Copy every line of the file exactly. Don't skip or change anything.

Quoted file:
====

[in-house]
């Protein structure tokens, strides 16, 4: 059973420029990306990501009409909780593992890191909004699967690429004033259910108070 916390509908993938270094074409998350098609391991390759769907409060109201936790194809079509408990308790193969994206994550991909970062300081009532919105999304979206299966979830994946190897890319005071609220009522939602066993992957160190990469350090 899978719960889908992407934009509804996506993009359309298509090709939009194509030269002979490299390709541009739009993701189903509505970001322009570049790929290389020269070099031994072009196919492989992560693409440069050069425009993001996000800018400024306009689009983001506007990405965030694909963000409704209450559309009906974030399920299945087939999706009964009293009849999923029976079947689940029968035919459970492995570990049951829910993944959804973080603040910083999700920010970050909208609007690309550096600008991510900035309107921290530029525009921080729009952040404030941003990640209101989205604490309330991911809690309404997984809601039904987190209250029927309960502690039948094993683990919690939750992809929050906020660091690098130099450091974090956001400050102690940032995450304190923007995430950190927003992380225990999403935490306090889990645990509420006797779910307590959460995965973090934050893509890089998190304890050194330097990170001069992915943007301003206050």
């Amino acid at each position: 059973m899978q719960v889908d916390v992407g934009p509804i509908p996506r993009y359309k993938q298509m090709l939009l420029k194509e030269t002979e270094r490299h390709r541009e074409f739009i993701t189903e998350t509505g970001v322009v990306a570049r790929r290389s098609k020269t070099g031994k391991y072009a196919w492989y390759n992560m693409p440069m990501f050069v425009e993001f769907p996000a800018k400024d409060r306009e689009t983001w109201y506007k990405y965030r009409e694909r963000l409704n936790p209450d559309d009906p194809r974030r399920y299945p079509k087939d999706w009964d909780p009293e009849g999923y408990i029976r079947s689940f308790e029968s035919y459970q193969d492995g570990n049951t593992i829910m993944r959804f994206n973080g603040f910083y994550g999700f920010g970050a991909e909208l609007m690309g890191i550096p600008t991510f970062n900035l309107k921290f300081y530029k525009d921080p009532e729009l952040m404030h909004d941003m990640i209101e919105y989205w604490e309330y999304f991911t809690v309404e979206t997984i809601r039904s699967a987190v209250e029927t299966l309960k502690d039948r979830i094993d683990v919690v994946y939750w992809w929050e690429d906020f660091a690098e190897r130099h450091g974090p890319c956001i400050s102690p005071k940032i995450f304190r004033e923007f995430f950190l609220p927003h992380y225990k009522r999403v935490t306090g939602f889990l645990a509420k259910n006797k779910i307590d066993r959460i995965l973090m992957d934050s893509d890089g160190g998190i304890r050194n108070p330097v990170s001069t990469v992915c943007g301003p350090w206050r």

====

[in-house]
């Protein structure tokens, strides 16, 4: 059973420029990306990501009409909780593992890191909004699967690429004033259910108070 916390509908993938270094074409998350098609391991390759769907409060109201936790194809079509408990308790193969994206994550991909970062300081009532919105999304979206299966979830994946190897890319005071609220009522939602066993992957160190990469350090 899978719960889908992407934009509804996506993009359309298509090709939009194509030269002979490299390709541009739009993701189903509505970001322009570049790929290389020269070099031994072009196919492989992560693409440069050069425009993001996000800018400024306009689009983001506007990405965030694909963000409704209450559309009906974030399920299945087939999706009964009293009849999923029976079947689940029968035919459970492995570990049951829910993944959804973080603040910083999700920010970050909208609007690309550096600008991510900035309107921290530029525009921080729009952040404030941003990640209101989205604490309330991911809690309404997984809601039904987190209250029927309960502690039948094993683990919690939750992809929050906020660091690098130099450091974090956001400050102690940032995450304190923007995430950190927003992380225990999403935490306090889990645990509420006797779910307590959460995965973090934050893509890089998190304890050194330097990170001069992915943007301003206050």
């Amino acid at each position: 059973m899978q719960v889908d916390v992407g934009p509804i509908p996506r993009y359309k993938q298509m090709l939009l420029k194509e030269t002979e270094r490299h390709r541009e074409f739009i993701t189903e998350t509505g970001v322009v990306a570049r790929r290389s098609k020269t070099g031994k391991y072009a196919w492989y390759n992560m693409p440069m990501f050069v425009e993001f769907p996000a800018k400024d409060r306009e689009t983001w109201y506007k990405y965030r009409e694909r963000l409704n936790p209450d559309d009906p194809r974030r399920y299945p079509k087939d999706w009964d909780p009293e009849g999923y408990i029976r079947s689940f308790e029968s035919y459970q193969d492995g570990n049951t593992i829910m993944r959804f994206n973080g603040f910083y994550g999700f920010g970050a991909e909208l609007m690309g890191i550096p600008t991510f970062n900035l309107k921290f300081y530029k525009d921080p009532e729009l952040m404030h909004d941003m990640i209101e919105y989205w604490e309330y999304f991911t809690v309404e979206t997984i809601r039904s699967a987190v209250e029927t299966l309960k502690d039948r979830i094993d683990v919690v994946y939750w992809w929050e690429d906020f660091a690098e190897r130099h450091g974090p890319c956001i400050s102690p005071k940032i995450f304190r004033e923007f995430f950190l609220p927003h992380y225990k009522r999403v935490t306090g939602f889990l645990a509420k259910n006797k779910i307590d066993r959460i995965l973090m992957d934050s893509d890089g160190g998190i304890r050194n108070p330097v990170s001069t990469v992915c943007g301003p350090w206050r």